One of the major benefits of using the ROS framework is the industrial driver support and control solutions for interactive robotic arms like UR5. The control interface offers trajectory or velocity tracking for the target arm. Using this, the CubeSat target is controlled to follow the desired trajectory or velocity as free-flying in orbits. For circular orbits in this demo mission, the desired relative trajectory or velocity waypoints can be estimated by the Clohessy and Wiltshire (CW) equations. For elliptical orbits, the Tschauner and Hempel (TH) equations provide the solution. Hao et al. (2019) provides more information about the STAR LAB's third-generation orbital robotics tested. The testbeds will be used to evaluate the GNC system with real-time and hardware-in-the-loop capability.

The Demonstration Simulation

The demonstration mission is conceived for on-orbit manipulating and servicing a malfunctioning 16U CubeSat in low Earth orbits. This research only focuses on the intelligent visual GNC demonstration in the final approaching and close-approximate manipulation range without the initial approach and post-capture servicing phases. The starting orbits of both spacecraft for the final approach and close-approximate manipulation are circular sun-synchronous orbit with 10 s Local Time of Ascending Node (LTAN) apart as listed in Table 2.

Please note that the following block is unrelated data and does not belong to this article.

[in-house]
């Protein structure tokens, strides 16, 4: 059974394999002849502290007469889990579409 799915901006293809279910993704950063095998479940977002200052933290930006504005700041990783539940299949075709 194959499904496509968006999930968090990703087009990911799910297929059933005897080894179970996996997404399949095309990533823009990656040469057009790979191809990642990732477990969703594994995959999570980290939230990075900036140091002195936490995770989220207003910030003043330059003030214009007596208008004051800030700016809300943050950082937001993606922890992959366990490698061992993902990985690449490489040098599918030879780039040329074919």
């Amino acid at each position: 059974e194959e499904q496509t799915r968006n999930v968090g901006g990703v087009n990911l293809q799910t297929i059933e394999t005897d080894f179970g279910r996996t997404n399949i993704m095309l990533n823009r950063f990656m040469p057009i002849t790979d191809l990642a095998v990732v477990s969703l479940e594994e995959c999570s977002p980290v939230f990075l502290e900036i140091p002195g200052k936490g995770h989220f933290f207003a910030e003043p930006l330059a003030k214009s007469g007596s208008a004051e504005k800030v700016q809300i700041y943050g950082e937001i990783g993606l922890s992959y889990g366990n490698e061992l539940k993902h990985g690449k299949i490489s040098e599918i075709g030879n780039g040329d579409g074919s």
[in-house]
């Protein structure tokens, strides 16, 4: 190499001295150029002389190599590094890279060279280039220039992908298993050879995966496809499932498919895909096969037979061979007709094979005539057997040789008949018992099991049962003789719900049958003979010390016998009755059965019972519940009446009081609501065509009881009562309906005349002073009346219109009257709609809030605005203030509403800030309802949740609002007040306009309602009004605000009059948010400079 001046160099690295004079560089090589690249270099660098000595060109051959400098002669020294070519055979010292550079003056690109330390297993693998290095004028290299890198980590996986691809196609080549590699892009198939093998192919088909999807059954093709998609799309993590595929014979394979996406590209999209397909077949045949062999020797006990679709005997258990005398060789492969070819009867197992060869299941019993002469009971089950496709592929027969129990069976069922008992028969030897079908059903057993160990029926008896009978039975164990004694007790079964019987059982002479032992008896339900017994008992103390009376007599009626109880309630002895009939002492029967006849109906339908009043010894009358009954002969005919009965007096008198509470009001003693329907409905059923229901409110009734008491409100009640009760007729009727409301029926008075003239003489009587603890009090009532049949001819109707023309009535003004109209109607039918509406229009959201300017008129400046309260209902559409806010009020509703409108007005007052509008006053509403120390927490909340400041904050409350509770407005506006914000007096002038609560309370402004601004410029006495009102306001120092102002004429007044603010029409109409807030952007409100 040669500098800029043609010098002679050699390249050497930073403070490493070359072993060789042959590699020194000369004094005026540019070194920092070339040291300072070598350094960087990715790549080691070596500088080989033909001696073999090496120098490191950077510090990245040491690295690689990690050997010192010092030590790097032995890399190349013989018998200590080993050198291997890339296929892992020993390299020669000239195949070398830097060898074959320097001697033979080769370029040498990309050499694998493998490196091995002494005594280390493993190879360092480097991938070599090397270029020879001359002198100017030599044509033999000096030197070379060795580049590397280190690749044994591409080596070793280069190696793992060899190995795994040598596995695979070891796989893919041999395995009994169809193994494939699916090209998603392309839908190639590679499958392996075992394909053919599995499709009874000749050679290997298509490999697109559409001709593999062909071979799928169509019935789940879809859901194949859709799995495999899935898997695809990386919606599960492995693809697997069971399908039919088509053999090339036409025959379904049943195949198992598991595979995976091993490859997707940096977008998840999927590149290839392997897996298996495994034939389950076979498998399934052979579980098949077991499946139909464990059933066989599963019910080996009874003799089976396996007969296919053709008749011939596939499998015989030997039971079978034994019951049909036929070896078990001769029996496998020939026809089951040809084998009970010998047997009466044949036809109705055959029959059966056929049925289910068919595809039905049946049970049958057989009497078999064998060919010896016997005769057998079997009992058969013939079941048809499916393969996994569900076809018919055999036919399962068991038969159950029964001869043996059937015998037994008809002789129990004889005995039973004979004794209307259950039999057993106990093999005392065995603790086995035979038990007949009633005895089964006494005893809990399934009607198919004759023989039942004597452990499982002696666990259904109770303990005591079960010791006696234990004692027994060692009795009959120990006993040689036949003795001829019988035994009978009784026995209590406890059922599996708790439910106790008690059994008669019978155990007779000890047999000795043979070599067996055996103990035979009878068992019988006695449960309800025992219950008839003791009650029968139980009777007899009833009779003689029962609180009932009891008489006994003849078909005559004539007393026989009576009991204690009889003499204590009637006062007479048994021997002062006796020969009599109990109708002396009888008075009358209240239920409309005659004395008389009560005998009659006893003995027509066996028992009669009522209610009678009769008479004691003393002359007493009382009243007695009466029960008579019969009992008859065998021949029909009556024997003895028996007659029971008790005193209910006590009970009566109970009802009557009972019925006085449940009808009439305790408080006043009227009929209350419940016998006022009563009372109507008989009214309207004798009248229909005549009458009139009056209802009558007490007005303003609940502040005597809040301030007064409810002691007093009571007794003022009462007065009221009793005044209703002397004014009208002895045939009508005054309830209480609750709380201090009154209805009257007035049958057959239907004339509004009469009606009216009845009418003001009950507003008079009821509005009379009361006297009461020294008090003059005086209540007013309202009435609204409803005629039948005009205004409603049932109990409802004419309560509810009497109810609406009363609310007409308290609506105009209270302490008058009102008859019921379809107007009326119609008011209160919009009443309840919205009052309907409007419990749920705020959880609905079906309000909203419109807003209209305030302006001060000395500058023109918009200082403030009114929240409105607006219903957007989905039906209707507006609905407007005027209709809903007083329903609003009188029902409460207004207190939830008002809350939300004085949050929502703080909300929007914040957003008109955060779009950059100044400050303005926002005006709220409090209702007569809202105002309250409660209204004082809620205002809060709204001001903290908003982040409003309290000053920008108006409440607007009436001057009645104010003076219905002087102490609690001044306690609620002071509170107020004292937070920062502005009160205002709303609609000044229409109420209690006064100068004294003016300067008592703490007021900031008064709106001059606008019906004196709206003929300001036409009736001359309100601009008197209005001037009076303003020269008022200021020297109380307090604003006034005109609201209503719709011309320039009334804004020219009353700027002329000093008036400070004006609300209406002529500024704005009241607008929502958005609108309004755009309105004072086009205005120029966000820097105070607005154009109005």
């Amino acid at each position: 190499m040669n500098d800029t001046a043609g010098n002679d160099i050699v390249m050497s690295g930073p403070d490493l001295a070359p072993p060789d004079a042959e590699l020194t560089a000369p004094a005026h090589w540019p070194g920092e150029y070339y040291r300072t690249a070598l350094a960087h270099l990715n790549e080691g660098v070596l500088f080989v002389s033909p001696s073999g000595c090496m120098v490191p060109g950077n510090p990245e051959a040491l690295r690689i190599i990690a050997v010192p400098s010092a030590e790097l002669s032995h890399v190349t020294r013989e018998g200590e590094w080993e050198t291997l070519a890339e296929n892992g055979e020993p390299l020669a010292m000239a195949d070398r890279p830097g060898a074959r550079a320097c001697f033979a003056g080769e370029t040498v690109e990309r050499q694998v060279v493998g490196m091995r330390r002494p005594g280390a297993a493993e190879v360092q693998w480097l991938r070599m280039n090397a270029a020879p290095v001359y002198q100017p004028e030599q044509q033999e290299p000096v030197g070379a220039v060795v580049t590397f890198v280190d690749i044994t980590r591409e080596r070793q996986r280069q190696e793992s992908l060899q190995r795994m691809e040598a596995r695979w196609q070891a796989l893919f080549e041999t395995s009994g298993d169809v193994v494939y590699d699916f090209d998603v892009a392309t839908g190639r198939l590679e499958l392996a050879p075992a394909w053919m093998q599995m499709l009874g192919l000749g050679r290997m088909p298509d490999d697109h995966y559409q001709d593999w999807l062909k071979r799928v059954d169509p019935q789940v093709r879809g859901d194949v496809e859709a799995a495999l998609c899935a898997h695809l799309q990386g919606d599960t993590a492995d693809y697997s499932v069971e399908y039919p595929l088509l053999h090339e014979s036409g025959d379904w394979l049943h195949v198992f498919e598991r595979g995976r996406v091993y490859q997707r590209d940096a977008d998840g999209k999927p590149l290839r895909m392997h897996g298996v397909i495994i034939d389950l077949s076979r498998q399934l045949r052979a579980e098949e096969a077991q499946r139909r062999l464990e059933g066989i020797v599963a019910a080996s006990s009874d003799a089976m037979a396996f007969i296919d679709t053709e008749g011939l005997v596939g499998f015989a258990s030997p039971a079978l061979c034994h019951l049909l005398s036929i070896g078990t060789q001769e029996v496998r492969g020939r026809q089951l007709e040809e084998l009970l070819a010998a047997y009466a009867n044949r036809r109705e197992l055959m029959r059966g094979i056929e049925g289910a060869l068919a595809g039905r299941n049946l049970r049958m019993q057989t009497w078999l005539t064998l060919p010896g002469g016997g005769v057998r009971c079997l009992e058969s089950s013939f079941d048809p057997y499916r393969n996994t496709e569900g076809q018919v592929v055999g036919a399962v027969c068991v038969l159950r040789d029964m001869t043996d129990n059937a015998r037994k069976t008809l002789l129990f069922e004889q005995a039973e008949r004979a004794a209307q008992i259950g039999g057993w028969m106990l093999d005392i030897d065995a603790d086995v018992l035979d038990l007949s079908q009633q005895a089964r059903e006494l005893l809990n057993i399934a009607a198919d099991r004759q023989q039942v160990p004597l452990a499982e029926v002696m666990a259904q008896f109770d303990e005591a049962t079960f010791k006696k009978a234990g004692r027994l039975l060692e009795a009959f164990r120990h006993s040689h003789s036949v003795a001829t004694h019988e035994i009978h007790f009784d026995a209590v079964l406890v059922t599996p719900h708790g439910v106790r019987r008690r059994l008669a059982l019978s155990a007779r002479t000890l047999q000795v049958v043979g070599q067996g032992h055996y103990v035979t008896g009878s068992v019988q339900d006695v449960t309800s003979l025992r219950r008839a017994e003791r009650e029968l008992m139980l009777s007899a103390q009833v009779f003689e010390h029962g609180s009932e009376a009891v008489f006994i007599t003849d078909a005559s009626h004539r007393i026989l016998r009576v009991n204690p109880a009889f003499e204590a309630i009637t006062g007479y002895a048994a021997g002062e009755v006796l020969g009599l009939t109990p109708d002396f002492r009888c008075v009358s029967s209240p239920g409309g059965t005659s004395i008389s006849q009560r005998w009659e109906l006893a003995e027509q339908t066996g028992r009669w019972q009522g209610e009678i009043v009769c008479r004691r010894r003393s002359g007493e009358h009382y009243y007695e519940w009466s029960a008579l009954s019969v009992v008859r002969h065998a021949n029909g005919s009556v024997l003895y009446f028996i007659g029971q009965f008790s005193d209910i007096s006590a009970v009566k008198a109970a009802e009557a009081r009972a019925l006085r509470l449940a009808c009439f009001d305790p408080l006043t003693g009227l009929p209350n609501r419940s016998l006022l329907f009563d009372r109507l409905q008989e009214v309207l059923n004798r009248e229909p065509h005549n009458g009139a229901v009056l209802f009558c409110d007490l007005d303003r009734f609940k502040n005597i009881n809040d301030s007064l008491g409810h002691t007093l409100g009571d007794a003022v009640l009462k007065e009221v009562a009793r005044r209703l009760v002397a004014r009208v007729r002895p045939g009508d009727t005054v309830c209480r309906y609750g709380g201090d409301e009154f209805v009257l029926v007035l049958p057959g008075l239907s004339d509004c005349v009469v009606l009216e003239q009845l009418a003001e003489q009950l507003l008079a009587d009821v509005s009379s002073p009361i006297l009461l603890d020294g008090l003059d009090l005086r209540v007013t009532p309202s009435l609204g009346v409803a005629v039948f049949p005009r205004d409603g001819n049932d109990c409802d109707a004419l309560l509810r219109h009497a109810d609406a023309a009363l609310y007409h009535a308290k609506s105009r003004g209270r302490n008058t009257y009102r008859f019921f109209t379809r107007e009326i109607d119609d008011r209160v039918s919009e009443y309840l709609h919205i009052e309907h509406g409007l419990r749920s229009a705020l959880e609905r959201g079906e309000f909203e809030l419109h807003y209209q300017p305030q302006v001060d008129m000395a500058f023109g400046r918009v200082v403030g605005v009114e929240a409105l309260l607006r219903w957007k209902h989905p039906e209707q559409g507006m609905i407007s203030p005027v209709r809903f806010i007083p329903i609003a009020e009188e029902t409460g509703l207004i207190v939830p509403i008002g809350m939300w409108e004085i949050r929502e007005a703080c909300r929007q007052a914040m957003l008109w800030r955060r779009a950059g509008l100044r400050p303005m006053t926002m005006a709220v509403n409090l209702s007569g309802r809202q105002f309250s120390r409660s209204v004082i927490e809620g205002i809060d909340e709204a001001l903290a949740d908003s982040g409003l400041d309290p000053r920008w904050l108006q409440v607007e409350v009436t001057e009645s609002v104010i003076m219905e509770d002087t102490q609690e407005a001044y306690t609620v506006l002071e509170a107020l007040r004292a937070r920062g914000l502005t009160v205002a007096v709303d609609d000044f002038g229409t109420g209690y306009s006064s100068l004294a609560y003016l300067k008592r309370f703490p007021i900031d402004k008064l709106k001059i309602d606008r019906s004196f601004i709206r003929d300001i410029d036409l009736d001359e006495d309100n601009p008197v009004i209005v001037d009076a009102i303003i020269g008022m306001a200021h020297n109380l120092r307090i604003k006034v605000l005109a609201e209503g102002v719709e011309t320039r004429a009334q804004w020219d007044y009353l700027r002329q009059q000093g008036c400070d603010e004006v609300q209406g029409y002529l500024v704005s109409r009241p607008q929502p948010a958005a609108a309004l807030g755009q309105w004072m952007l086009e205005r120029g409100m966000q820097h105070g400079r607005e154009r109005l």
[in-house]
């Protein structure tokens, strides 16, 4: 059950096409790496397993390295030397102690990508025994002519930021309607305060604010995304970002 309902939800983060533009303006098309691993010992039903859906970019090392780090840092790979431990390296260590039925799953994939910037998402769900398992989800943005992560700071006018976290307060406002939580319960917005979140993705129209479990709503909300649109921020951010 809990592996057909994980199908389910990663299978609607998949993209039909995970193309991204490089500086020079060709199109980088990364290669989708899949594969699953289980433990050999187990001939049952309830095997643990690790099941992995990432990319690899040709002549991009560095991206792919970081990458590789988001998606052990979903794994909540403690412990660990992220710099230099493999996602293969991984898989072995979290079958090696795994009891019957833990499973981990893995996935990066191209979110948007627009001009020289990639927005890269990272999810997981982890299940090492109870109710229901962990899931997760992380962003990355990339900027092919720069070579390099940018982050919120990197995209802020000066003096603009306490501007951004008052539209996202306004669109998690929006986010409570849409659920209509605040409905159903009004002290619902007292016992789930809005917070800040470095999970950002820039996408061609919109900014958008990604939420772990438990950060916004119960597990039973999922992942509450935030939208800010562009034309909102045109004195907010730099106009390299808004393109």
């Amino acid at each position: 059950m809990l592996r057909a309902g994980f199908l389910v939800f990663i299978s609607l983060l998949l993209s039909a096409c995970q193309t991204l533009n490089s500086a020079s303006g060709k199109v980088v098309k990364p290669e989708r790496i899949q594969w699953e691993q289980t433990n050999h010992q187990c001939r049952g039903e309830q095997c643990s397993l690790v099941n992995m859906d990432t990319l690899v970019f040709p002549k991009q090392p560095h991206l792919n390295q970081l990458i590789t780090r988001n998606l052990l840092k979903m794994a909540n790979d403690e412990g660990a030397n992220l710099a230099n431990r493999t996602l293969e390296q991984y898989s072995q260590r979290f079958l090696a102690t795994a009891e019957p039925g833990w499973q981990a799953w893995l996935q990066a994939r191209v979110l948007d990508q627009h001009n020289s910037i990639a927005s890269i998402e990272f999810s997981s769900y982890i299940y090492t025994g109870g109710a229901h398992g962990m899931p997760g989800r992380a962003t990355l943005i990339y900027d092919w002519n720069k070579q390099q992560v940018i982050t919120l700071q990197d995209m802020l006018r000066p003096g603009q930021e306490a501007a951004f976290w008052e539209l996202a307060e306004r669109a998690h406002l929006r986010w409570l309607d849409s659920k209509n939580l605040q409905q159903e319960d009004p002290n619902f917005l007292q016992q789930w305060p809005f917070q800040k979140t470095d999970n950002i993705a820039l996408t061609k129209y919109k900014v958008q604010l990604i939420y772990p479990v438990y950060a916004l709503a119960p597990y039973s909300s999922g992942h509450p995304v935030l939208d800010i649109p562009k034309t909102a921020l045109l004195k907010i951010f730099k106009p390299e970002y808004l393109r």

Table 2. Orbital properties of the service spacecraft and the target 16U CubeSat for the demonstration mission.

The Intelligent Target Identification and Pose Estimation

The Intelligent Space Camera Array System (ISCAS) plays an essential role throughout the GNC algorithms of on-orbit manipulation. Figure 8A is the starting position of the two orbiting vehicles that are far apart initially. The mission starts when the target CubeSat appears in the ISCAS as a potential object. The pre-trained neural network on-board is actively determining the object and if the object is known, then it carries out a search in the onboard database for some basic information of the object. As introduced in section The Intelligent GNC System Design„ the valuable information for the intelligent GNC system includes orbital information for relative navigation, health and recent housekeeping data, and any potential service requirement for the target. Figure 8B illustrates that the ISCAS keeps working on the target identification and pose estimation. This CV process should be active during the flight mission, thus requiring efficient CV algorithms and tensor cores. Figure 9 shows the detailed simulation result of the target identification and pose estimation by using the proposed method. The target CubeSat is identified and highlighted in the red frame and the keypoints are labeled. The keypoints are then used to locate the origin of the target and generate pose information.